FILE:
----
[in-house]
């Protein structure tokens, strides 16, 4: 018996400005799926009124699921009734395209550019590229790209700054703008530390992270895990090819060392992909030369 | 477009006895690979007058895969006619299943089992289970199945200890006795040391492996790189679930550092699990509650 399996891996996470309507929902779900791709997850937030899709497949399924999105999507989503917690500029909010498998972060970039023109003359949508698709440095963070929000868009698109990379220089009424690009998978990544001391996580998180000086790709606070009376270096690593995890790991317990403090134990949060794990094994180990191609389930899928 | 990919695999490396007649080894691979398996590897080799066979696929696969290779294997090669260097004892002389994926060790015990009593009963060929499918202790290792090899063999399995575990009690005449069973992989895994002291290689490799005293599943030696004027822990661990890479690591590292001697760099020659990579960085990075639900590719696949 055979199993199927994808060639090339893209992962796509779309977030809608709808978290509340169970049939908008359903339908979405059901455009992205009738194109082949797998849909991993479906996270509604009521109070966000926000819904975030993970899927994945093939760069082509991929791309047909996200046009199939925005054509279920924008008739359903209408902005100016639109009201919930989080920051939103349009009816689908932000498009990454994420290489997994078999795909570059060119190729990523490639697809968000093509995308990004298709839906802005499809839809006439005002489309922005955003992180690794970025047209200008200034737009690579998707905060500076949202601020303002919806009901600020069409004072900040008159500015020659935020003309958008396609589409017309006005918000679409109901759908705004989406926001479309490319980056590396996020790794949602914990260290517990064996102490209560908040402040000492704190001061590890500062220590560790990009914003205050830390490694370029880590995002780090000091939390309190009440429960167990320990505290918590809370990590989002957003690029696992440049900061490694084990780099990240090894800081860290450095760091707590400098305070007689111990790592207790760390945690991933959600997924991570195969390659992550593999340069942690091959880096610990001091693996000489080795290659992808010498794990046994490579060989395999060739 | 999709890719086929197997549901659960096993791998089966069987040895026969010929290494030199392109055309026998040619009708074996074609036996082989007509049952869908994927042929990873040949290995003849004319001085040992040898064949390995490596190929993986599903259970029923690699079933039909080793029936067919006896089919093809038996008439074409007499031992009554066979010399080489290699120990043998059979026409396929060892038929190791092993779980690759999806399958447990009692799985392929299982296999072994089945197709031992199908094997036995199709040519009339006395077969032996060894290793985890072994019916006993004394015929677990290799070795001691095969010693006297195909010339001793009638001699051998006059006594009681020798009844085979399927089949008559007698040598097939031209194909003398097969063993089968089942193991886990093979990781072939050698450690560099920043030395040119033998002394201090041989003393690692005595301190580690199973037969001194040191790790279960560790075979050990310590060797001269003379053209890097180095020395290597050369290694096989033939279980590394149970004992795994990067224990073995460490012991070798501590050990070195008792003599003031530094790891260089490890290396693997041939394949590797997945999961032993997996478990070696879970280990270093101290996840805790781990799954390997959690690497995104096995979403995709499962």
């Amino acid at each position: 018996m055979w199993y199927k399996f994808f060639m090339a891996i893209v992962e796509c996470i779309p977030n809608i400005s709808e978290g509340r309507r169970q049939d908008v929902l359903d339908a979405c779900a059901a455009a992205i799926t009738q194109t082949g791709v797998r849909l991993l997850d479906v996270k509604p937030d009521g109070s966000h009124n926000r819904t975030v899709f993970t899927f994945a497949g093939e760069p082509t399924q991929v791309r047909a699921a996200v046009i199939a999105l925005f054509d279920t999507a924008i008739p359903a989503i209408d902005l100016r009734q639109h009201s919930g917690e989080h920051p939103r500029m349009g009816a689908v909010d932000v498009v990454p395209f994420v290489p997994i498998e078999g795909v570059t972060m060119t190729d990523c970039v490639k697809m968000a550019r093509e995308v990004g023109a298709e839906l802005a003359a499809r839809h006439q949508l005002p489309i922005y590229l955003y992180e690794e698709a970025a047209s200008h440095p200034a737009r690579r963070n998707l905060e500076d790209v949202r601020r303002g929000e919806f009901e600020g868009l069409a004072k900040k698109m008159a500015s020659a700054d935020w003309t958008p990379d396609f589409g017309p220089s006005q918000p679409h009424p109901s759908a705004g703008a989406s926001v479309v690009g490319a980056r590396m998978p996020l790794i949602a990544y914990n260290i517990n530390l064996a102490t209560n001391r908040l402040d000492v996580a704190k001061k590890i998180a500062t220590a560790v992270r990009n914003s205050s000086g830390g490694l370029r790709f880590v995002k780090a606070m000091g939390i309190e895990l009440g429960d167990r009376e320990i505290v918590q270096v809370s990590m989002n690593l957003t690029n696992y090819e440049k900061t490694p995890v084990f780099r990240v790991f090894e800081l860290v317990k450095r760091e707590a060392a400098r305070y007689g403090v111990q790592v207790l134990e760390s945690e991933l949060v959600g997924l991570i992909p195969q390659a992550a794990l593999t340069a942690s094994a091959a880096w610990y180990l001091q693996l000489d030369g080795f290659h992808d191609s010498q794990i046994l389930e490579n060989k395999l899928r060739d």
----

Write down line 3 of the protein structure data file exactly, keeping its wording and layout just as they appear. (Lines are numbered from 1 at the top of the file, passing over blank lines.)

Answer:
């Amino acid at each position: 018996m055979w199993y199927k399996f994808f060639m090339a891996i893209v992962e796509c996470i779309p977030n809608i400005s709808e978290g509340r309507r169970q049939d908008v929902l359903d339908a979405c779900a059901a455009a992205i799926t009738q194109t082949g791709v797998r849909l991993l997850d479906v996270k509604p937030d009521g109070s966000h009124n926000r819904t975030v899709f993970t899927f994945a497949g093939e760069p082509t399924q991929v791309r047909a699921a996200v046009i199939a999105l925005f054509d279920t999507a924008i008739p359903a989503i209408d902005l100016r009734q639109h009201s919930g917690e989080h920051p939103r500029m349009g009816a689908v909010d932000v498009v990454p395209f994420v290489p997994i498998e078999g795909v570059t972060m060119t190729d990523c970039v490639k697809m968000a550019r093509e995308v990004g023109a298709e839906l802005a003359a499809r839809h006439q949508l005002p489309i922005y590229l955003y992180e690794e698709a970025a047209s200008h440095p200034a737009r690579r963070n998707l905060e500076d790209v949202r601020r303002g929000e919806f009901e600020g868009l069409a004072k900040k698109m008159a500015s020659a700054d935020w003309t958008p990379d396609f589409g017309p220089s006005q918000p679409h009424p109901s759908a705004g703008a989406s926001v479309v690009g490319a980056r590396m998978p996020l790794i949602a990544y914990n260290i517990n530390l064996a102490t209560n001391r908040l402040d000492v996580a704190k001061k590890i998180a500062t220590a560790v992270r990009n914003s205050s000086g830390g490694l370029r790709f880590v995002k780090a606070m000091g939390i309190e895990l009440g429960d167990r009376e320990i505290v918590q270096v809370s990590m989002n690593l957003t690029n696992y090819e440049k900061t490694p995890v084990f780099r990240v790991f090894e800081l860290v317990k450095r760091e707590a060392a400098r305070y007689g403090v111990q790592v207790l134990e760390s945690e991933l949060v959600g997924l991570i992909p195969q390659a992550a794990l593999t340069a942690s094994a091959a880096w610990y180990l001091q693996l000489d030369g080795f290659h992808d191609s010498q794990i046994l389930e490579n060989k395999l899928r060739d």